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Are Deobandi clerics attacking India’s syncretic culture by targeting Muslim YouTube singer?

Farmani Naaz, who was criticised for singing a bhajan dedicated to Lord Shiva

Creating fissures is easy while identifying unifying elements is tough. Take the latest example of Muslim YouTube singer Farmani Naaz been criticised by Muslim clerics from Deoband for singing a bhajan in praise of Lord Shiva — a move which strikes at the very heart of India’s ancient syncretic culture.

Naaz was taken to task for having rendered a popular bhajan “Har Har Shambhu”, a song which was originally sung by Abhilipsa Panda and Jeetu Sharma.

The entire criticism falls flat when one considers that the 1952 box office success Hindi film “Baiju Bawra”, had among its superhit songs one classic bhajan “Man Tarpat Hari Darshan Ko Aaj”. The three main contributors of this song were Shakeel Badayuni who wrote the lyrics; Naushad Ali who composed it on raga Malkauns; and last but not the least, the playback singer, Mohammed Rafi who sang it. All Muslims whose devotion was not questioned because of their creativity.

This bhajan continues to be extremely popular even today and is often played on radio and television channels. Having just come out of the trauma and tragedy of Partition, neither the Hindus nor the Muslims criticised the trio. In fact, this song is the shining beacon of how creativity, music and singing transcends man-made boundaries of religion and enters the domain of spirituality.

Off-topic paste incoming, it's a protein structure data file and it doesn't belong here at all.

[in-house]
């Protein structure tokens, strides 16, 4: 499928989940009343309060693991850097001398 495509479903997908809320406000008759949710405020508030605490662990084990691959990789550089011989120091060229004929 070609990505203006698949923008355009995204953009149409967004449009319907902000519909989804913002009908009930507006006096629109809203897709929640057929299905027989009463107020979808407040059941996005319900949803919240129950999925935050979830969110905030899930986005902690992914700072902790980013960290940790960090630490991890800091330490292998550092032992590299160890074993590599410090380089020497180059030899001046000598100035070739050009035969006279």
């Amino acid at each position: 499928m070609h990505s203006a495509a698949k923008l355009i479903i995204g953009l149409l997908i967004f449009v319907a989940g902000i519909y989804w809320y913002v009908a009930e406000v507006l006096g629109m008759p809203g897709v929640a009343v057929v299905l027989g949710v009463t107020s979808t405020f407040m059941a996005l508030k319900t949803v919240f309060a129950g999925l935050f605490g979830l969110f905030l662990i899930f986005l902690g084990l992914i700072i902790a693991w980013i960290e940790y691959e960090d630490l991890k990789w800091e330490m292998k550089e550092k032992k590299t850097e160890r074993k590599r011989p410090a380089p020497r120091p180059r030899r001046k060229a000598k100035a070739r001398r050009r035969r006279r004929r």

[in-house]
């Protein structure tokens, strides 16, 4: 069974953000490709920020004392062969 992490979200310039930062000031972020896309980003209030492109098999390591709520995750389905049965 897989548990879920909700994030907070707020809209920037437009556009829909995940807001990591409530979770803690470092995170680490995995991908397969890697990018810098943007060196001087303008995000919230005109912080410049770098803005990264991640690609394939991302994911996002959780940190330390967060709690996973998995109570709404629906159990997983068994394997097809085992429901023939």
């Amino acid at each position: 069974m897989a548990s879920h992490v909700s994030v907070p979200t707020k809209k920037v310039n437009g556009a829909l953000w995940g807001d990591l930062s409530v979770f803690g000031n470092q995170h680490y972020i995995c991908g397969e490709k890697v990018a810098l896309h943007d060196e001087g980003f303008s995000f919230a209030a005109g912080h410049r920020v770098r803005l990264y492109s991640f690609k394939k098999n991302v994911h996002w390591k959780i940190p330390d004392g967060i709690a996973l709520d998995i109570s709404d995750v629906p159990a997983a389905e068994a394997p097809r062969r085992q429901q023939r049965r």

Naaz too sang “Har Har Shambhu” and this version was uploaded on her YouTube channel about a week ago. This bhajan was played extensively during Kanwar Yatra and became a hit with Lord Shiva’s devotees.

Now, she has been condemned by the Muslim clerics stating that it went against the tenets of Islam. Deoband-based Mufi Asad Qasmi told ANI agency: “Singing or dancing is ‘Haram’ in Islam. Sharia does not allow this. This is Haram. She should seek forgiveness from Allah.”

Another cleric, Maulana Ishaq Gora again from Deoband said: “Farmani Naz is a singer who can sing who is stopping her, there is no fatwa issued against her. But I would like to say that our religion does not permit bhajans for other religions. This is against Shariat as well as tenets of Islam.”

A resident of Uttar Pradesh’s Ratanpuri area in Muzaffarnagar, Naz was ill-treated by her husband and returned to her village Mohammadpur Maafi. There, impressed by her singing, her voice was uploaded by a youth. In 2021 she participated in Indian Idol Season 12.

With a following of 3.8 million on YouTube, singing is her main source of income and for the upkeep of her son. She had earlier released a song praising Prime Minister Narendra Modi and UP Chief Minister, Yogi Adityanath.

Talking to the agency about the criticism, Naz said: “Artists have no religion. I forget everything else when I sing. I even sing qawwali. Even Mohd Rafi and Master Saleem sang devotional songs. I’ve never received a threat. There’s a little controversy now, we came to know but nobody has come to our house to say anything.”

India unlike many countries has upheld ‘Sarva Dharma Sama Bhava’ emphasising the equality of all religions, can rightfully take pride in the fact that a Atif Aslam’s tribute to Sabri Brothers “Tajdar-e-Haram” at Coke Studio was liked by thousands from India, of which many were not Muslims but belonged to other denominations. India's civilizational syncretic culture, which got a fresh lease of life with Sufi saints pitching in may now need another high octane lift.

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